The removal of cell-bound water through air drying and the addition of water to air-dried cells are forces that have played a pivotal role in the evolution of the prokaryotes. In bacterial cells that have been subjected to air drying, the evaporation of free cytoplasmic water (Vf) can be instantaneous, and an equilibrium between cell-bound water (Vb) and the environmental water (vapor) potential (psi wv) may be achieved rapidly. In the air-dried state some bacteria survive only for seconds whereas others can tolerate desiccation for thousands, perhaps millions, of years. The desiccated (anhydrobiotic) cell is characterized by its singular lack of water--with contents as low as 0.02 g of H2O g (dry weight)-1. At these levels the monolayer coverage by water of macromolecules, including DNA and proteins, is disturbed. As a consequence the mechanisms that confer desiccation tolerance upon air-dried bacteria are markedly different from those, such as the mechanism of preferential exclusion of compatible solutes, that preserve the integrity of salt-, osmotically, and freeze-thaw-stressed cells. Desiccation tolerance reflects a complex array of interactions at the structural, physiological, and molecular levels. Many of the mechanisms remain cryptic, but it is clear that they involve interactions, such as those between proteins and co-solvents, that derive from the unique properties of the water molecule. A water replacement hypothesis accounts for how the nonreducing disaccharides trehalose and sucrose preserve the integrity of membranes and proteins. Nevertheless, we have virtually no insight into the state of the cytoplasm of an air-dried cell. There is no evidence for any obvious adaptations of proteins that can counter the effects of air drying or for the occurrence of any proteins that provide a direct and a tangible contribution to cell stability. Among the prokaryotes that can exist as anhydrobiotic cells, the cyanobacteria have a marked capacity to do so. One form, Nostoc commune, encompasses a number of the features that appear to be critical to the withstanding of a long-term water deficit, including the elaboration of a conspicuous extracellular glycan, synthesis of abundant UV-absorbing pigments, and maintenance of protein stability and structural integrity. There are indications of a growing technology for air-dried cells and enzymes. Paradoxically, desiccation tolerance of bacteria has virtually been ignored for the past quarter century. The present review considers what is known, and what is not known, about desiccation, a phenomenon that impinges upon every facet of the distributions and activities of prokaryotic cells.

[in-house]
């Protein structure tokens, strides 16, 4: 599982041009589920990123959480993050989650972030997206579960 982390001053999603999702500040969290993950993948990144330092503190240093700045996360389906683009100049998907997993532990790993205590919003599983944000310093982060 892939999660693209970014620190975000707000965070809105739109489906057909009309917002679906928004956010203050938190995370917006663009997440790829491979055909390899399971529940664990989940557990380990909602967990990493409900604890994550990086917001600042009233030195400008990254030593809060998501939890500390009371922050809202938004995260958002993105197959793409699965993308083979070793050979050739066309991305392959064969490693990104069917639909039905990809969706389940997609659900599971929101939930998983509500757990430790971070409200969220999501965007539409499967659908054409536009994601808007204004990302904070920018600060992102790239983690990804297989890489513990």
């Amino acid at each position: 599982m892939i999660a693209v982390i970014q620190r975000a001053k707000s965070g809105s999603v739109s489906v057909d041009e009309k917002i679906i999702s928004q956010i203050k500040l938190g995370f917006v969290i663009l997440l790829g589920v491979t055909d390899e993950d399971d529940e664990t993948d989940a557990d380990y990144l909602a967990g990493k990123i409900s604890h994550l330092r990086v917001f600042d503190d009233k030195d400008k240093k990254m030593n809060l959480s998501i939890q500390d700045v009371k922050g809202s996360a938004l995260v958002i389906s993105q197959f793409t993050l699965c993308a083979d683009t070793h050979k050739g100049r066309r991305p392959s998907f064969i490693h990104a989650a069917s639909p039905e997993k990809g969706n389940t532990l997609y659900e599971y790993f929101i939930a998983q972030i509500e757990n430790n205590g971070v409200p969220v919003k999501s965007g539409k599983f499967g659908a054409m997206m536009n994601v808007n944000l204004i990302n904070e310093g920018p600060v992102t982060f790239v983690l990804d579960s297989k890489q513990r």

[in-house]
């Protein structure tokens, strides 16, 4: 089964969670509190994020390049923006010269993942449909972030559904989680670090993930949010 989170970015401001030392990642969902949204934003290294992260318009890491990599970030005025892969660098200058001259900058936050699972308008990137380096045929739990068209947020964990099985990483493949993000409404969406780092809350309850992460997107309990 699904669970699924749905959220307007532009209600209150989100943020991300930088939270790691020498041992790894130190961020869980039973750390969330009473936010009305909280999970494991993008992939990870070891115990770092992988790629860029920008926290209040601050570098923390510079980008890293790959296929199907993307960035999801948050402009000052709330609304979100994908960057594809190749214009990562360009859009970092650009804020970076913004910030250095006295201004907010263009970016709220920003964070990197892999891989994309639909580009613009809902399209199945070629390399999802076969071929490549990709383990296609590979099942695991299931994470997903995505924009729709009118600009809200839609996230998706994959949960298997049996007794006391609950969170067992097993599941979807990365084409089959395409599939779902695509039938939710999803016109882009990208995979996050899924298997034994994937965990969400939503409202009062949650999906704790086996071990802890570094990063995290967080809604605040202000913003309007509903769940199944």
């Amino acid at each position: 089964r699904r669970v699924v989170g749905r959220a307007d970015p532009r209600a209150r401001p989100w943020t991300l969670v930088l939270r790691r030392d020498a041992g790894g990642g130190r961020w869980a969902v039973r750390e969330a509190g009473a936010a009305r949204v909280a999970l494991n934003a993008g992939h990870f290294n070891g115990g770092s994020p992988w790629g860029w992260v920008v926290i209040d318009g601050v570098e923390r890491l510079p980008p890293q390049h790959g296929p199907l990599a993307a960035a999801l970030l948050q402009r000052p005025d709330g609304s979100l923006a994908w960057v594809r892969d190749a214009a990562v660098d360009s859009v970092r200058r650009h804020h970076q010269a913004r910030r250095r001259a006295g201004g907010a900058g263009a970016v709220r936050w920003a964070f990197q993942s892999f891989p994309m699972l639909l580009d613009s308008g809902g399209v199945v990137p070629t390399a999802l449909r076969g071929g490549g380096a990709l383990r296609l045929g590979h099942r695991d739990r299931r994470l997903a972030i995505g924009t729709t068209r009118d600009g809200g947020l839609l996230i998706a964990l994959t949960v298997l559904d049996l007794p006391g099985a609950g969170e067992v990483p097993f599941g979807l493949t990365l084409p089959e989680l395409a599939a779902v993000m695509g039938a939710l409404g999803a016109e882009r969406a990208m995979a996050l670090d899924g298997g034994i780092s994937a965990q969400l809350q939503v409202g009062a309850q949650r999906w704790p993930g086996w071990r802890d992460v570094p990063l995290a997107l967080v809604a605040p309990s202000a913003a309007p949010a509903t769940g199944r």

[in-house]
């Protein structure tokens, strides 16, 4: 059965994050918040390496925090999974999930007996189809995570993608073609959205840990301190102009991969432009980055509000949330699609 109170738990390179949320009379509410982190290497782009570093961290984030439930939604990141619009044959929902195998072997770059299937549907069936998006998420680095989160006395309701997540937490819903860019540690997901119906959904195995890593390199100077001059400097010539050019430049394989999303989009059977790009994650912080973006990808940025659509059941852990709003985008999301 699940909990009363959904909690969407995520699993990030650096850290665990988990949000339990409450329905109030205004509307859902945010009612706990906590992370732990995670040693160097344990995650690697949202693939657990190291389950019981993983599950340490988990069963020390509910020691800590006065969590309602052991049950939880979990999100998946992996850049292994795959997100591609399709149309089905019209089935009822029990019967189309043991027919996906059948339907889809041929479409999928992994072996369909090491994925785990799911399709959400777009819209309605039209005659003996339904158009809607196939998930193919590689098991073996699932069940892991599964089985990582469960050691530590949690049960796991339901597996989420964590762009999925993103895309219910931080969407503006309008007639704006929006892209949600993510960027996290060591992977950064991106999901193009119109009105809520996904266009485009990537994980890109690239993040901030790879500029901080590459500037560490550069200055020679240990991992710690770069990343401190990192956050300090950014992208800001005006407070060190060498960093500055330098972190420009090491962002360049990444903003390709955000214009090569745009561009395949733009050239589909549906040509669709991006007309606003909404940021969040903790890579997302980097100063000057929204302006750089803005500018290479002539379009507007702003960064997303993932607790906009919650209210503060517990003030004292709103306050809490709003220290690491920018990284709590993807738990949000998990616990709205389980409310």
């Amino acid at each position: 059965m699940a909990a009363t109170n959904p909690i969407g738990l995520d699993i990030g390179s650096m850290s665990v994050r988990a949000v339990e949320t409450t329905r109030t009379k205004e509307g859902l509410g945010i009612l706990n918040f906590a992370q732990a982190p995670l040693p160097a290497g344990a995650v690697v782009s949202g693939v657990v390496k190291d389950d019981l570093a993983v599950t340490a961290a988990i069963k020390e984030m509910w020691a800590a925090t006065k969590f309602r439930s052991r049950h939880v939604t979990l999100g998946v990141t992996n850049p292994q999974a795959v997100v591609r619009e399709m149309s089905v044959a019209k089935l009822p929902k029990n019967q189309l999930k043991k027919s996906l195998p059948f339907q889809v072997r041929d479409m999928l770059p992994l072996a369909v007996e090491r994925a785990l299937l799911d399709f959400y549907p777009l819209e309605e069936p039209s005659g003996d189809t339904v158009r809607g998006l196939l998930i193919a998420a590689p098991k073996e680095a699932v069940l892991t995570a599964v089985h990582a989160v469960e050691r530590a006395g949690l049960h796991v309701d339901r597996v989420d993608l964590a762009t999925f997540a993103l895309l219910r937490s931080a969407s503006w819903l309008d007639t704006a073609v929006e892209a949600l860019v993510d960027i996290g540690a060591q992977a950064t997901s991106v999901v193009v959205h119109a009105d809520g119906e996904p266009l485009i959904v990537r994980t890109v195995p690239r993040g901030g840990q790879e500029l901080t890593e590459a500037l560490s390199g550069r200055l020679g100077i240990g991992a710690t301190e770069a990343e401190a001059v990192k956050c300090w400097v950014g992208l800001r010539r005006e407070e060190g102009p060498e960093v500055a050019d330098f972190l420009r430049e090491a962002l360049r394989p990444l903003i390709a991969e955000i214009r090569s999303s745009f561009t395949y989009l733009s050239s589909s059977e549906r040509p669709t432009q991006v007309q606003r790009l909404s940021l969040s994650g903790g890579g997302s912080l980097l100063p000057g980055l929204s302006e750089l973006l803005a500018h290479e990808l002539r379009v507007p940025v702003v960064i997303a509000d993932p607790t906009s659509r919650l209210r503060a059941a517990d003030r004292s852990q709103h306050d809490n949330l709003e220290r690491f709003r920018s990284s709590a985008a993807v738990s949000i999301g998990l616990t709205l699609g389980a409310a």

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PMCID: PMC372989  PMID: 7854254